"I passed away at two o'clock in the afternoon on a Friday in August in 1869, in my beautiful mansion in the Catumbi district
of the city." So begins Posthumous Memoirs of Bras Cubas-at the end of the narrator's life. Published in 1881, this highly
experimental novel was not at first considered Machado de Assis' definitive work-a fact his narrator anticipated, bidding
"good riddance" to the critic looking for a "run-of-the-mill-novel". Yet in this coruscating new translation, Margaret Jull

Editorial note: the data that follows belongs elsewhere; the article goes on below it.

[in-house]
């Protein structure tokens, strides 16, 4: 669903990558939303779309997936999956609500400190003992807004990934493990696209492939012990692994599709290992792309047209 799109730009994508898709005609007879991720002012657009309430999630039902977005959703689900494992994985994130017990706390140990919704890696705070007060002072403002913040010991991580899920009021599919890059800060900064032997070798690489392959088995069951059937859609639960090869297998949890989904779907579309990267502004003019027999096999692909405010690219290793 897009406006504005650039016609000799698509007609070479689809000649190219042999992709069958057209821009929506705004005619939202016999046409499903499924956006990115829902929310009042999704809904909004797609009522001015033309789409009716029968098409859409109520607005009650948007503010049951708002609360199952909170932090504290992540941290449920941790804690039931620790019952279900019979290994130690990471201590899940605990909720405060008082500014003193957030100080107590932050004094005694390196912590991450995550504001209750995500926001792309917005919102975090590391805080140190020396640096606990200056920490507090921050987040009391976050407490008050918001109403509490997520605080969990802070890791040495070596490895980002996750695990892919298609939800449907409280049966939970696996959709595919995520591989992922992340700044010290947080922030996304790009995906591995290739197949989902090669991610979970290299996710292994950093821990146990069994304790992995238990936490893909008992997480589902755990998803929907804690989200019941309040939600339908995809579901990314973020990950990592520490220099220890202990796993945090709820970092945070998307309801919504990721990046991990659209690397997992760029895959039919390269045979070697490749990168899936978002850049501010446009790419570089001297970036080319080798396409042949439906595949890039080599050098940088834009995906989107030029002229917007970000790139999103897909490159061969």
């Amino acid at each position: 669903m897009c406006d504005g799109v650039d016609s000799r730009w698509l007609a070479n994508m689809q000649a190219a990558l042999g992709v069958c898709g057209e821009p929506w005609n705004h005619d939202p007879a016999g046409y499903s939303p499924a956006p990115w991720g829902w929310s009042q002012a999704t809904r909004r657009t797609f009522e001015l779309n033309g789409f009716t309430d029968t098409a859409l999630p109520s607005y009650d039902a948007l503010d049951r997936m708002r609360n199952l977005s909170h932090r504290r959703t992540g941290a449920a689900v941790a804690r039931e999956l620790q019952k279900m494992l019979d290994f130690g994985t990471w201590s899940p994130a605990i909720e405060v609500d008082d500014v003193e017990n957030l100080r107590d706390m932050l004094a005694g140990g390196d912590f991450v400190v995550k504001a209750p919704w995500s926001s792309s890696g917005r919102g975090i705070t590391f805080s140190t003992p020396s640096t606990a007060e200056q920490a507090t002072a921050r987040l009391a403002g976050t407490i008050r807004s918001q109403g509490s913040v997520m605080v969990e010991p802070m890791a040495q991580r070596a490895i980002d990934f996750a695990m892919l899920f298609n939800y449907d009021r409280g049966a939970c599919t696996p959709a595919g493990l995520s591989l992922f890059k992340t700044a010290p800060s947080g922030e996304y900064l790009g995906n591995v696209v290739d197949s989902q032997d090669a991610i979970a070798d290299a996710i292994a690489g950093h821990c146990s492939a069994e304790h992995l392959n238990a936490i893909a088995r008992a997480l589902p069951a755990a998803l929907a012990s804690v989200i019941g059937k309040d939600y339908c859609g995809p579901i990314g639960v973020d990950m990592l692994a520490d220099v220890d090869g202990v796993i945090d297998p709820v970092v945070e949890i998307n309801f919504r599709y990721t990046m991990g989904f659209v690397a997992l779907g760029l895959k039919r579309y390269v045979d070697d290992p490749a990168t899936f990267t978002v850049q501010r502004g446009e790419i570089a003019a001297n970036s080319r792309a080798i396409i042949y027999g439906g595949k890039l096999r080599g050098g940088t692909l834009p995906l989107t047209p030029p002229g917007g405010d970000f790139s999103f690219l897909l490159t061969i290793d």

Costa and Robin Patterson reveal a pivotal moment in Machado's career, as his flights of the surreal became his literary hallmark.
An enigmatic, amusing and frequently insufferable anti hero, Bras Cubas describes his Rio de Janeiro childhood spent tormenting
household slaves, his bachelor years of torrid affairs and his final days obsessing over nonsensical poultices. A novel that
helped launch modernist fiction, Bras Cubas shines a direct light to Ulysses and Love in the Time of Cholera.